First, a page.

chip off our fading drought conditions with up to an inch of
rain possible out of it. Temperatures through the weekend and
before the frontal passage look to range in the upper 50s to 60s
for highs and upper 40s to mid 60s for lows (besides obviously
Saturday morning as previously mentioned).
Aviation /19z Wednesday through Monday/...
as of 715 am EDT Wednesday...
Aviation weather/conditions will be sub-VFR this morning into
early afternoon before a front moves across lifting ceilings to
VFR and scattering them out. Rain will be affecting all sites
this morning, then dry this afternoon.
West-northwest winds pick up after 18z and especially this evening after
00z, sustained 10-15kts with gusts up to 35kts at taf sites,
mainly in the mountains. Winds will stay up through the duration
of this taf valid period.
As upslope flow increases tonight, look for sub-VFR cigs again
at blf/lwb and perhaps as far east as bcb.
Confidence is above average for sub-VFR ceilings/vsbys this
morning and above average for timeline of rain and winds.
Confidence is average for ceilings in the west tonight.
Extended aviation discussion...
Very gusty winds will continue into mid morning Thursday.
Thursday afternoon into Friday, the pressure gradient slackens
and winds trend weaker. Once the upslope weakens, the clouds
will erode in the mountains. This may not be until Thursday
night at blf/lwb. VFR conditions are expected regionwide into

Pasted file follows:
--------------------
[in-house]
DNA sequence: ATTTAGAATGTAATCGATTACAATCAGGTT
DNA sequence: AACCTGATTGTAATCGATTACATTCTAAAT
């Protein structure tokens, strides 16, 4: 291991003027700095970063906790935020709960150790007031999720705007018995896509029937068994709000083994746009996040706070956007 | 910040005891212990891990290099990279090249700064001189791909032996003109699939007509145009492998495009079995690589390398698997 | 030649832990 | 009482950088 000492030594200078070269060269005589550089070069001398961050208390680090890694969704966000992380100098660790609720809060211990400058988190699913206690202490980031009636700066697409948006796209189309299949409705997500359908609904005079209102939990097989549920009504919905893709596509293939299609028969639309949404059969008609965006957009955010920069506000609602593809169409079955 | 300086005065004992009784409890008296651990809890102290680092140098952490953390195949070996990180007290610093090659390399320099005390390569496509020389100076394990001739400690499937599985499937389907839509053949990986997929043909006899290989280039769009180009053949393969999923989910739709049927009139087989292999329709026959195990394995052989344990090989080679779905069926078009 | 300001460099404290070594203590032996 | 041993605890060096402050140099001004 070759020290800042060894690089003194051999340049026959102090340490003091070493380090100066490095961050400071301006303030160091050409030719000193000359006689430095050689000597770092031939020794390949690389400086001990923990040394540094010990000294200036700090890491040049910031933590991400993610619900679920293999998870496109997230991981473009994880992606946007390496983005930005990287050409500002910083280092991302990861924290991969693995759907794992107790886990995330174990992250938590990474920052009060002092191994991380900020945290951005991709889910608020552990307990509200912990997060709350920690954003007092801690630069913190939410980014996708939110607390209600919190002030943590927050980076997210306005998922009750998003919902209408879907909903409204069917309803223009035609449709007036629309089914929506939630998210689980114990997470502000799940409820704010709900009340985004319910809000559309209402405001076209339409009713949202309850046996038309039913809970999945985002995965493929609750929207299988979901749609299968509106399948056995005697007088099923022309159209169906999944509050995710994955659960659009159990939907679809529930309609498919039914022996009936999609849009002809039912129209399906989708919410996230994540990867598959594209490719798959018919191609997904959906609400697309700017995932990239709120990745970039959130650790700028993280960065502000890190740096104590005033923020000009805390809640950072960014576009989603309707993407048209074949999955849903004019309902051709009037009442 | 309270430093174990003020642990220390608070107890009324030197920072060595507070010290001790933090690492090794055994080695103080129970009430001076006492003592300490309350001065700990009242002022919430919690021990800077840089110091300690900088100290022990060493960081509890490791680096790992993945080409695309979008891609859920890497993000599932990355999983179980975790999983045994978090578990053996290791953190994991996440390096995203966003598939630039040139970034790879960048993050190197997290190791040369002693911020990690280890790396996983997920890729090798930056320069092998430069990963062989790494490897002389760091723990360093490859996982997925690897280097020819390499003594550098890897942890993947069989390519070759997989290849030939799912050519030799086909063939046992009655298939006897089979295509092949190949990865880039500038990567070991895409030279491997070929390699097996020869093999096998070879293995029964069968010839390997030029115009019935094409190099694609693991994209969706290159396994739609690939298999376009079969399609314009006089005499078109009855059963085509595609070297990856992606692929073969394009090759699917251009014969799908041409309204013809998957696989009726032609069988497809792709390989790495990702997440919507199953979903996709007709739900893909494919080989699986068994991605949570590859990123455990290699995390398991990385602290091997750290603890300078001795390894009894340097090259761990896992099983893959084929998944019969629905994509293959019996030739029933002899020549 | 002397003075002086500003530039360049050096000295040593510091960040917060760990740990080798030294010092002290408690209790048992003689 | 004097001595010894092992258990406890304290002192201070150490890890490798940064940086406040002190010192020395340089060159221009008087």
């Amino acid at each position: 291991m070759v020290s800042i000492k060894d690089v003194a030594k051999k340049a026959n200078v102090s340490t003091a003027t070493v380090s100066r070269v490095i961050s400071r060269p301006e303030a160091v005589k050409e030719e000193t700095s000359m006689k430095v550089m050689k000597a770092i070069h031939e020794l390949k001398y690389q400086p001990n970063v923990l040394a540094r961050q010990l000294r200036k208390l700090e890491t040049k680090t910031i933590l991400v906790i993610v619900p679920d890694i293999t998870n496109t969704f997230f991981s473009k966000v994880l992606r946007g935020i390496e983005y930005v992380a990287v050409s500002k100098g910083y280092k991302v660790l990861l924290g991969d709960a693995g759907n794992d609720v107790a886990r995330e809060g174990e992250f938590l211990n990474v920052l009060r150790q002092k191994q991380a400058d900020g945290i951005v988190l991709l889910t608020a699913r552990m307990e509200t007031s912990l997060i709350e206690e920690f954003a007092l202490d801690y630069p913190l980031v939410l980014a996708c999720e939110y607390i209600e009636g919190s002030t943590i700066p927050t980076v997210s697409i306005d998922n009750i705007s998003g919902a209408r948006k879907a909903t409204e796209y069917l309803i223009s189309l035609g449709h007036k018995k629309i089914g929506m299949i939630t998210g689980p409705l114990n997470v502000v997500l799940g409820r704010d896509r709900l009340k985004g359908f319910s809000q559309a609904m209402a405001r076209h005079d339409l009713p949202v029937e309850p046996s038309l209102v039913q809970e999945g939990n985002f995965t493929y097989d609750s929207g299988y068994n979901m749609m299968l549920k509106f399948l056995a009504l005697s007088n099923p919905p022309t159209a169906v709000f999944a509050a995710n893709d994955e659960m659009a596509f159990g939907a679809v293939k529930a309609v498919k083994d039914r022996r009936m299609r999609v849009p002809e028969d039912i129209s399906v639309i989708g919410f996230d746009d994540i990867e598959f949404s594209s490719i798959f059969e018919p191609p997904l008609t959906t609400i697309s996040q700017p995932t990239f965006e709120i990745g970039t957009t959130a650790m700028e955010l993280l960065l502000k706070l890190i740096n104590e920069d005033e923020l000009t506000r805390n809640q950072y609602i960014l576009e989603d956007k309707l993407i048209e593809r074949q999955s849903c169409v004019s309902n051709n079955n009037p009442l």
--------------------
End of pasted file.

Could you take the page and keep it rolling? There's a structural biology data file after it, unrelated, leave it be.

There is the potential for some light precipitation and sub-VFR
conditions across parts of the area on Sunday, but confidence
is not high at this point.
Confidence in the forecast for Thursday through Saturday is
wednesday's frontal passage produced, on average, an inch
/1.00/ of rain across Virginia and West Virginia, and a quarter
/0.25/ to a half /0.50/ inch across North Carolina.
The cold front that brought the rain is now east of the
forecast area. In its wake, expect gusty northwest winds with
falling temperatures. These winds will continue through
Next chance of rain is anticipated as early as Saturday night.
The weather pattern has changed and is now expected to feature
routine frontal passages every 4-7 days, associated with both wind
and wetting rainfall...closer to a normal sort of weather pattern
as we transition into November. The stagnant high pressure that
blocked our opportunities for rain during the last 2 months has
abated. As such, we are expecting a trend toward wetter frontal
passages with improvement in the drought conditions, and aid in
muting the fire danger.
Virginia...Wind Advisory until 11 am EDT Thursday for
NC...Wind Advisory until 11 am EDT Thursday for
WV...Wind Advisory until 11 am EDT Thursday for